Melissa: You’re well rounded. Yeah.

Kevin Altieri: And I just finished doing a comic with Paul Dini.

Melissa: That’s ready.

We were talking about that earlier. Yeah. Tell us more about that.

Kevin Altieri: Yeah, well, no, it’s for a DC. And it’s Harley Quinn. I mean, I can talk about it, I believe because they announced they made an announcement, but it’s coming out in a few [00:28:00] months in the tabloid of Harley Quinn, black, white, and red.

Melissa: Cool.

I love Harley Quinn is one of my favorite characters.

Kevin Altieri: Oh yeah. No, that that’s. That was like, she was my favorite character. I mean, in Batman, the animated series. There’s so many characters that are so much fun to do and, you know, from poison Ivy to, to face. But Harley just, you know, kind of steals your heart.

Melissa: She does. Yeah. She’s so, I mean, you know, whimsical and Racquel class, but you just never know what she’s going to do next. And then at the same time, she’s like adorable and endearing in a weird way.

Kevin Altieri: Yeah. And, and I won’t say what the plot is. I won’t spoil plot. You have to go out and buy the book, but it’s a 10 page story I just did.

And it’s like, it’s just Paul beanie at his best. It’s just, it was just a, it was just a lot of fun to draw. And it’s like, and that’s another [00:29:00] thing is like, I just love drawing Harley. Yeah,

Melissa: no, she’s, she’s just such a fun character to look at as well. You know, that’s I can imagine that would be a blast to be able to put your own spin on it.

Kevin Altieri: Yeah. All I’ll say about this one is it isn’t just Harley. Okay.

Melissa: Interesting.

Kevin Altieri: Hopefully the enter a Harley and friends is all I’ll

Melissa: say. Okay. So I’m thinking either joker or birds of prey, but I’ll wait, I’ll wait.

Kevin Altieri: It’s better than

Melissa: both of them. Oh my God. Okay. I’m very excited now. And this comes out in a few months. Yeah, yeah,

Kevin Altieri: no, it was just, it was a food. It was a lot. It’s a lot of fun and it’s just a great script. Just a great fun story about Paul

Melissa: that’s. Great. And is that an ongoing series or just a certain amount of issues?

Kevin Altieri: Well they’re the Harley Quinn, black, white, and red is an ongoing series. But there, you know, different artists, [00:30:00] different writers and stuff. Okay.

Melissa: So they’re going to keep, keep it going then. It’s not like it doesn’t have an end date.

Kevin Altieri: No. This one story this cast of characters that Paul’s created, I would, I would really like, just keep doing these, this, this, this is just me.

This is just would be a fun thing to do.

Melissa: That would be awesome. Well, you never know. Right. We’ll still have to see what the response is and everything, and you know, if the fans want it, I feel like they do tend to continue sometimes.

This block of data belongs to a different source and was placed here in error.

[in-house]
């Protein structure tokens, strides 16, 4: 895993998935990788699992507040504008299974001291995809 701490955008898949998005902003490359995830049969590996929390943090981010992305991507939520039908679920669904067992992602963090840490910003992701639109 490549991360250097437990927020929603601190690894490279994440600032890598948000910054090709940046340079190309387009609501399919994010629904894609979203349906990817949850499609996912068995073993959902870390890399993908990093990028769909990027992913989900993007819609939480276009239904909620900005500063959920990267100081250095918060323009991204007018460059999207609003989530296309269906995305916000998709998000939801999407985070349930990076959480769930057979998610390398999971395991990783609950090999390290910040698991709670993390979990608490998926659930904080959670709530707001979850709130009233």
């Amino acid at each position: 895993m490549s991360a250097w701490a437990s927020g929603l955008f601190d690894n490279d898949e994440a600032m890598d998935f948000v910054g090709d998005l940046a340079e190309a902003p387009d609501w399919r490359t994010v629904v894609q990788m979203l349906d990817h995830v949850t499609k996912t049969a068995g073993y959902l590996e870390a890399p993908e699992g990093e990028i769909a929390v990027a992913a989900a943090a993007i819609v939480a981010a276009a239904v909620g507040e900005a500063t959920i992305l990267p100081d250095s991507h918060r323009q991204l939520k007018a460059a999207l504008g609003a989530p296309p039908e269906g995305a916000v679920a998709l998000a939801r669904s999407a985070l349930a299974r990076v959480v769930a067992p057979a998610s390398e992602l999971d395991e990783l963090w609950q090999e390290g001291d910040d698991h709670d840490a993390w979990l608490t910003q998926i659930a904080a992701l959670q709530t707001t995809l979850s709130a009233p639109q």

Kevin Altieri: Yeah, no, I just hope my drawing meets everyone’s approval.

Melissa: I’m sure.

I’m sure it will. Another one I wanted to ask you about that. I think you have coming up as well as the act saloon. The legend has what’s the status on that one? Again,

Kevin Altieri: I’ve done develop on it and that’s another one that’s out there. And that one is again, you know, I’m actually Sam Humphrey again, he’s very interested in coming on to that as producer.

So that [00:31:00] we’re getting we’re getting traction on that one, but ax saloon, which I’ve done development for And I actually really enjoyed doing it. This one has, it’s written by Eric on Wonka, hopefully. And Eric, forgive me if I’m mispronouncing your name,

it’s kind of a liking name. Yeah, it sounds like it, but Eric he, he wrote this story with the blessing of the Chumash nation out here in California. And it’s a story. It’s basically this isn’t going to give away anything away, but this is my pitch for it is it’s Romeo and Juliet in the West breast.

Yeah. And it’s like the love story. You know, the tangled love story between a Chumash boy and this immigrant English girl. And you know, they fall in love and it’s like, you know, it’s, but it takes place [00:32:00] right here in Southern California, like Mount Baldy.

Melissa: Okay. And it, but it’s in like the wild West days or

Kevin Altieri: it’s in, it is in the wild West.

Melissa: Nice. I like that. It makes it more exciting.

Kevin Altieri: It’s guns, ablaze and in the wild West. And, and we are, we are doing it as factual too. You know, To the actual time period will be. And yet, and yet there’s still a very spiritual aspect to it also a lot. I mean, if I was to, it was to go and say, you know, what would be an inspiration for me to do it?

It would be you know, me as Xochi. Okay. No, I wouldn’t, I wouldn’t say spirited away, but you know,

Melissa: interesting. Yeah. And that’s, and that’s what, when is that going to release? What’s the attitude of the list?

Kevin Altieri: Just to add it to the list [00:33:00] since, since the lockdown has happened. Yeah, these things have been coming to me and I’ve been I’m in development on all of them and they all came about the same time.

So we are, you know, they’re all in negotiations and development now

Melissa: challenging for you to switch between projects or do you have the ability to sort of be like, okay, this is I’m in this story now.

Kevin Altieri: Maybe it’s just the training, but it’s like, not really, for me, it’s like, I’m able to, again, you know, it’s like my, my wacky, the way my wacky brain works it was kind of like back at Deek or even just doing a series like Batman.